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Analysis: What LE can learn from a viral shoot house training video

If an agency has a serious mishap in a live-fire shoot house environment, it will likely set their shoot house training program back several years

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A shoot house training video that depicts a unit from the Army’s 10th Mountain Division doing live-fire training in a shoot house recently went viral. During the video, there are several incidents of “flagging,” where the soldiers pointed their rifle barrels at fellow soldiers during the training. To the Division’s credit, leadership tracked the video down and the Command Sergeant Major issued a formal apology and promised the training would be corrected.

What can we learn from the video?

There are several lessons to identify for the law enforcement community:

1. Foremost, shooters should point their muzzle at a threat area or toward the ground and not at another team member. There is no reason to have the rifle muzzle up when another friendly element moves forward and takes the lead.


Instructor positioning is critical to observe and correct and, if needed, to prevent a mishap.


2. While you can see that a few “flaggers” had their trigger finger straight along the receiver, it is unknown if they all did. There is no way to tell if any of them had reengaged their rifle safety after firing at a target. Combine that with pointing the muzzle at another person and you have a recipe for “fratricide” as the military calls it.

3. In the video you can see several members of the unit standing on the catwalks above observing the training. There are no trainers on the ground in the rooms with the shooters. This is where the military differs from law enforcement.

A trainer on the catwalk may have verbal control over shooters, but they do not have physical control over shooters. This is why the military often spends several weeks doing dry-fire training before going live-fire in a shoot house because they do not put trainers on the ground with the shooters. From the catwalk, trainers may not be able to see where the trigger finger is or if the rifle safety is on or off.

4. The other difference between the military and law enforcement in regard to shoot house training is the military does not offer a formal shoot house instructor course that teaches firearms instructors/trainers how to safely conduct shoot house training. Often, it’s just sergeants/NCOs within the unit conducting the training based on their own experiences or what previous trainers had shown them. The result is that military trainers don’t know how to move through the shoot house with a fire team, so they observe from the catwalk.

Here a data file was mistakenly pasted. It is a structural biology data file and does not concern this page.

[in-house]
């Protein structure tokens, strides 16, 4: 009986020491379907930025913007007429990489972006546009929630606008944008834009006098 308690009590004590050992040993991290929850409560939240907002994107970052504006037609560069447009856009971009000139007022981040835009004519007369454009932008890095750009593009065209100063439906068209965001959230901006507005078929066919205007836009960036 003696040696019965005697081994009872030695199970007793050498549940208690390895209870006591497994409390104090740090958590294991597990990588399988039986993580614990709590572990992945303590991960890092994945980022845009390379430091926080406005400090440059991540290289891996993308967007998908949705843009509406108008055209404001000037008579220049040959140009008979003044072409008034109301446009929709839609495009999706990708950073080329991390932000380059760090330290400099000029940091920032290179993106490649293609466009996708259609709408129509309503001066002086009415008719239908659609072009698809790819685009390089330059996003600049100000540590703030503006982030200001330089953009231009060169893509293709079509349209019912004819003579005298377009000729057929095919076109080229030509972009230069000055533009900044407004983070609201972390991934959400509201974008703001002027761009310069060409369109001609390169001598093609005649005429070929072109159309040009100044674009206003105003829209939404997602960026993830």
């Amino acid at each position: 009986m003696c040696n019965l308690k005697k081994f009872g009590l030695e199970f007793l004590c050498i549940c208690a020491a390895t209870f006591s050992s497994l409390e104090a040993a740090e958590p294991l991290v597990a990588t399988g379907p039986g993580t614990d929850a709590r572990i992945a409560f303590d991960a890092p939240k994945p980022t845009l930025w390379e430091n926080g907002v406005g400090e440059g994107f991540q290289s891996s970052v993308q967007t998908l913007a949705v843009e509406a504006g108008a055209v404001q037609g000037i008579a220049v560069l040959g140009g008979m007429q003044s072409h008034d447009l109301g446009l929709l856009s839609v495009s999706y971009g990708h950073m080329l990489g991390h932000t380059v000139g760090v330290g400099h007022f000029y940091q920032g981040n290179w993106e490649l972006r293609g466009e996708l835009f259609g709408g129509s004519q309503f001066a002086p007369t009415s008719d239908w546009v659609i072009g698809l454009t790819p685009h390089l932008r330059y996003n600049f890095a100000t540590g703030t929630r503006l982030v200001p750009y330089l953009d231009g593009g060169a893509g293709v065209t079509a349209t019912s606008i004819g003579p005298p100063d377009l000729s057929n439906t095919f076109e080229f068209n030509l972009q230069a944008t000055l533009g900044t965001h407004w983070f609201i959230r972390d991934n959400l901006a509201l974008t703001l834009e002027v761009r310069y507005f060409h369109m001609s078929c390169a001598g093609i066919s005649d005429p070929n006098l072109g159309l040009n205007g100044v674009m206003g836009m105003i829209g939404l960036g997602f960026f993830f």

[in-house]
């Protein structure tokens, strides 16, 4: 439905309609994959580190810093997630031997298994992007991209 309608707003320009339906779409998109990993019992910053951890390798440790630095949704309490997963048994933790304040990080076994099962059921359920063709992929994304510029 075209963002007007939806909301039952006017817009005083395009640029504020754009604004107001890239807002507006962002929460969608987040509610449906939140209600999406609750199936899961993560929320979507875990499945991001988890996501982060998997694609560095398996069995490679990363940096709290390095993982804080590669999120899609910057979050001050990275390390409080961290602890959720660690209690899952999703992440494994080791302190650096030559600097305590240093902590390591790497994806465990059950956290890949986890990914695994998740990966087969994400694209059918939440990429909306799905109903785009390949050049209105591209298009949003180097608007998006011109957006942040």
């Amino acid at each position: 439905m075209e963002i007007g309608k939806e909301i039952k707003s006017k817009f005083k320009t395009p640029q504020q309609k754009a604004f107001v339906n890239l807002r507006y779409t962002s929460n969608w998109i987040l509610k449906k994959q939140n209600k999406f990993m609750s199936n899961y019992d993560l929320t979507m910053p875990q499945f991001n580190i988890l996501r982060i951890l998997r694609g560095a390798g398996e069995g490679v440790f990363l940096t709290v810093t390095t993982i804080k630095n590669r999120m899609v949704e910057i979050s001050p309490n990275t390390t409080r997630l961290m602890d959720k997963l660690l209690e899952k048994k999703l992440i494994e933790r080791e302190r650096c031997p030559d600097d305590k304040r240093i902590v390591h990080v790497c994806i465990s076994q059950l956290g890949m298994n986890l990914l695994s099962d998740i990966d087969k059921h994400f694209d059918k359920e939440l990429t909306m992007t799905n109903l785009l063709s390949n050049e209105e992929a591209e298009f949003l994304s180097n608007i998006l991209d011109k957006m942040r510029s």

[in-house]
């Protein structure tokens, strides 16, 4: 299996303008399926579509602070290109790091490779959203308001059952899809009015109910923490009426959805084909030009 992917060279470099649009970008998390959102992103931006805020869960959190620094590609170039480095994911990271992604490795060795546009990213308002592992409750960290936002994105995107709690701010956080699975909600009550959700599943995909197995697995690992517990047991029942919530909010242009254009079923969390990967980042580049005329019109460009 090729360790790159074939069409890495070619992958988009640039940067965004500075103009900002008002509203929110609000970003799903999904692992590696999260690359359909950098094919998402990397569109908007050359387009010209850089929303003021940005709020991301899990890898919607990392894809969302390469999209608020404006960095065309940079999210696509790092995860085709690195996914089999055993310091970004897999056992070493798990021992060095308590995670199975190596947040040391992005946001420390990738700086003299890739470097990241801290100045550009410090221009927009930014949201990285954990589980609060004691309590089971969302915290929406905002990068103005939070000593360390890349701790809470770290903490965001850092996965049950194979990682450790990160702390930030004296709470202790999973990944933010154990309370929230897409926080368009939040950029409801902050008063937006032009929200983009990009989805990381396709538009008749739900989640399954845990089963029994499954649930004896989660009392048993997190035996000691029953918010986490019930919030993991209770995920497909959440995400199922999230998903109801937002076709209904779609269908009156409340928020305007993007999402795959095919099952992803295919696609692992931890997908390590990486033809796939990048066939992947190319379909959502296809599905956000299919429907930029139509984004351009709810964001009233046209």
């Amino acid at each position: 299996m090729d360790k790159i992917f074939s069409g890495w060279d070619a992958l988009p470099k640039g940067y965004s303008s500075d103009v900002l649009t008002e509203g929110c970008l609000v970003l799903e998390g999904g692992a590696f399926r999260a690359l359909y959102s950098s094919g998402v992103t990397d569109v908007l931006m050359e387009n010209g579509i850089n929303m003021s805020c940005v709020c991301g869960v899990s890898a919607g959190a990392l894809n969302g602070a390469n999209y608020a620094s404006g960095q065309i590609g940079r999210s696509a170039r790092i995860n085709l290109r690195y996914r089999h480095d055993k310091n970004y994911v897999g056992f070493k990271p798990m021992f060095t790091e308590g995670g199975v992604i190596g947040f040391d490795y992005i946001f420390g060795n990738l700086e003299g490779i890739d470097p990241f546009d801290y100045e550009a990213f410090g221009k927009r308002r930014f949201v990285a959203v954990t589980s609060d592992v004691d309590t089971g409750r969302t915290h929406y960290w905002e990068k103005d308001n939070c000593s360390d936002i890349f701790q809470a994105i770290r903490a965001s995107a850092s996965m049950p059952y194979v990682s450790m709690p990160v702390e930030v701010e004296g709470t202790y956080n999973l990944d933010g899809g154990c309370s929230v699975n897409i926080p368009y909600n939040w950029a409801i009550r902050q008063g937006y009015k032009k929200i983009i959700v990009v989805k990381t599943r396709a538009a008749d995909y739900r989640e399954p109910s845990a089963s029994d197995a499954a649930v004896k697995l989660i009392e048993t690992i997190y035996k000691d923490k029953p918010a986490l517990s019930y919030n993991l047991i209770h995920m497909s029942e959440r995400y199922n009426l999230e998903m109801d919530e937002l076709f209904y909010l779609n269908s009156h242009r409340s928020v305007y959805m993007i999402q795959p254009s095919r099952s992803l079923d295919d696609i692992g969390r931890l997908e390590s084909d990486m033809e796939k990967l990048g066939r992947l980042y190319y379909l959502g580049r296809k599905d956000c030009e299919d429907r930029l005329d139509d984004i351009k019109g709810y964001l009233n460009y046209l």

In law enforcement, many agency shoot houses do not have a catwalk. So, firearms instructors have to be on the ground with the shooters. It takes practice to learn how to move through a shoot house with an entry team without disturbing the flow of the team. Instructor positioning is critical to observe and correct and, if needed, prevent a mishap.

The value of shoot house instructor training

My first shoot house experience was in the Army in 1992 in a tire house at Fort Richardson, Alaska (6th Infantry Division). I entered law enforcement in 1994 and received my firearms instructor certification in 1997 and my shoot house instructor certification in 2000 because my agency had a shoot house. I have conducted shoot house training as an instructor for 20 years for all levels of law enforcement including probationary officers fresh out of the academy, senior patrol officers, specialty units and SWAT officers. I have also conducted shoot house instructor certification courses since 2003 training firearms instructors across the nation and in the United Kingdom.

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Law enforcement firearms instructors should not conduct shoot house training without completing a shoot house instructor course.


A shoot house training environment is more dangerous than a square range training environment and this type of training is not covered in a firearms instructor certification course. It is inappropriate for a law enforcement firearms instructor to conduct shoot house training without completing a shoot house instructor course.

If an agency has a serious mishap in a live-fire shoot house environment it will likely set its shoot house training program back several years, or until their administration changes. And if the trainers were not certified shoot house instructors, there may be increased civil liability for the agency.

Instructors must get the supplemental training and certification. Formal shoot house instructor certification courses are offered across the nation and the National Law Enforcement Firearms Instructors Association (NLEFIA) offers one of the most comprehensive 3-day courses available.


Live-fire shoot house training is very important, and it’s unfortunate that not all agencies have access to a shoot house. Those agencies that do have access to a shoot house have the ability to raise the performance capability of their officers to a higher level. Those agencies need to make sure their firearms instructors have the training and certification needed to ensure the shoot house training remains as safe as possible.

NEXT: Firearms qualifications: Is your agency doing too many?

Jason Wuestenberg is the executive director for the National Law Enforcement Firearms Instructors Association (NLEFIA). Jason retired from the Phoenix (Arizona) Police Department as a sergeant in 2017 after 22 years of service. Jason spent over half of his career as a full-time firearms and tactics instructor and ended his career as a training sergeant/rangemaster in charge of the agency’s patrol rifle program. Jason has conducted firearms training and instructor development at the state, national, and international levels. Contact him at